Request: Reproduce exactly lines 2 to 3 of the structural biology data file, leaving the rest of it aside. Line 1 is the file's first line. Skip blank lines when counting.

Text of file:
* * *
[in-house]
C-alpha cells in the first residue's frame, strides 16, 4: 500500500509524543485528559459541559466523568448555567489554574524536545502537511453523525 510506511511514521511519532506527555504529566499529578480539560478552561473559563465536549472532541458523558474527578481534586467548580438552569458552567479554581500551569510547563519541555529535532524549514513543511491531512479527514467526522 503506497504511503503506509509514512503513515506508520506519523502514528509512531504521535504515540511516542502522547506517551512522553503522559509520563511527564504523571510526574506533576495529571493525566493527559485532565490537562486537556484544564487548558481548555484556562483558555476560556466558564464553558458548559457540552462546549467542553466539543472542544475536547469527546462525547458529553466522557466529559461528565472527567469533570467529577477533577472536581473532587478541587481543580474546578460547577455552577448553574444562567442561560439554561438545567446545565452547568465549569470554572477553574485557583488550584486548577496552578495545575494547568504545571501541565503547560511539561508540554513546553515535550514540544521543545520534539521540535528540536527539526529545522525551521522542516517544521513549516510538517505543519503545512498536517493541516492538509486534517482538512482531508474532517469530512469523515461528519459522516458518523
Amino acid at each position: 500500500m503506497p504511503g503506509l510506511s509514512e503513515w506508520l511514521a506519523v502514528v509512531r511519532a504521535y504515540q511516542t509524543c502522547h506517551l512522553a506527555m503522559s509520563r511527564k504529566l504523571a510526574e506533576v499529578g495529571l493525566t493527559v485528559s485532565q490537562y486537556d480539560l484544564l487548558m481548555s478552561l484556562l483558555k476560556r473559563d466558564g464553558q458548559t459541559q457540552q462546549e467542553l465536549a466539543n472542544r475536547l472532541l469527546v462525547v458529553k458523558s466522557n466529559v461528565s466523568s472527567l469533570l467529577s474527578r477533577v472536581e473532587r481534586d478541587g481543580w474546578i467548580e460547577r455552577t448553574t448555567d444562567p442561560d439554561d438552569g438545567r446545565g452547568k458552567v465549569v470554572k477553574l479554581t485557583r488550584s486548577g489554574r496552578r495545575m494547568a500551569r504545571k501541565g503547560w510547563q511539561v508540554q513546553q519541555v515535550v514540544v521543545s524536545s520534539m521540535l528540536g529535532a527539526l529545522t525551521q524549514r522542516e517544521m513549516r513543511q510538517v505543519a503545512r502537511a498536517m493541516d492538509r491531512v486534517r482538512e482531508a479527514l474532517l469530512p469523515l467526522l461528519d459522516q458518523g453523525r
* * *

C-alpha cells in the first residue's frame, strides 16, 4: 500500500509524543485528559459541559466523568448555567489554574524536545502537511453523525 510506511511514521511519532506527555504529566499529578480539560478552561473559563465536549472532541458523558474527578481534586467548580438552569458552567479554581500551569510547563519541555529535532524549514513543511491531512479527514467526522 503506497504511503503506509509514512503513515506508520506519523502514528509512531504521535504515540511516542502522547506517551512522553503522559509520563511527564504523571510526574506533576495529571493525566493527559485532565490537562486537556484544564487548558481548555484556562483558555476560556466558564464553558458548559457540552462546549467542553466539543472542544475536547469527546462525547458529553466522557466529559461528565472527567469533570467529577477533577472536581473532587478541587481543580474546578460547577455552577448553574444562567442561560439554561438545567446545565452547568465549569470554572477553574485557583488550584486548577496552578495545575494547568504545571501541565503547560511539561508540554513546553515535550514540544521543545520534539521540535528540536527539526529545522525551521522542516517544521513549516510538517505543519503545512498536517493541516492538509486534517482538512482531508474532517469530512469523515461528519459522516458518523
Amino acid at each position: 500500500m503506497p504511503g503506509l510506511s509514512e503513515w506508520l511514521a506519523v502514528v509512531r511519532a504521535y504515540q511516542t509524543c502522547h506517551l512522553a506527555m503522559s509520563r511527564k504529566l504523571a510526574e506533576v499529578g495529571l493525566t493527559v485528559s485532565q490537562y486537556d480539560l484544564l487548558m481548555s478552561l484556562l483558555k476560556r473559563d466558564g464553558q458548559t459541559q457540552q462546549e467542553l465536549a466539543n472542544r475536547l472532541l469527546v462525547v458529553k458523558s466522557n466529559v461528565s466523568s472527567l469533570l467529577s474527578r477533577v472536581e473532587r481534586d478541587g481543580w474546578i467548580e460547577r455552577t448553574t448555567d444562567p442561560d439554561d438552569g438545567r446545565g452547568k458552567v465549569v470554572k477553574l479554581t485557583r488550584s486548577g489554574r496552578r495545575m494547568a500551569r504545571k501541565g503547560w510547563q511539561v508540554q513546553q519541555v515535550v514540544v521543545s524536545s520534539m521540535l528540536g529535532a527539526l529545522t525551521q524549514r522542516e517544521m513549516r513543511q510538517v505543519a503545512r502537511a498536517m493541516d492538509r491531512v486534517r482538512e482531508a479527514l474532517l469530512p469523515l467526522l461528519d459522516q458518523g453523525r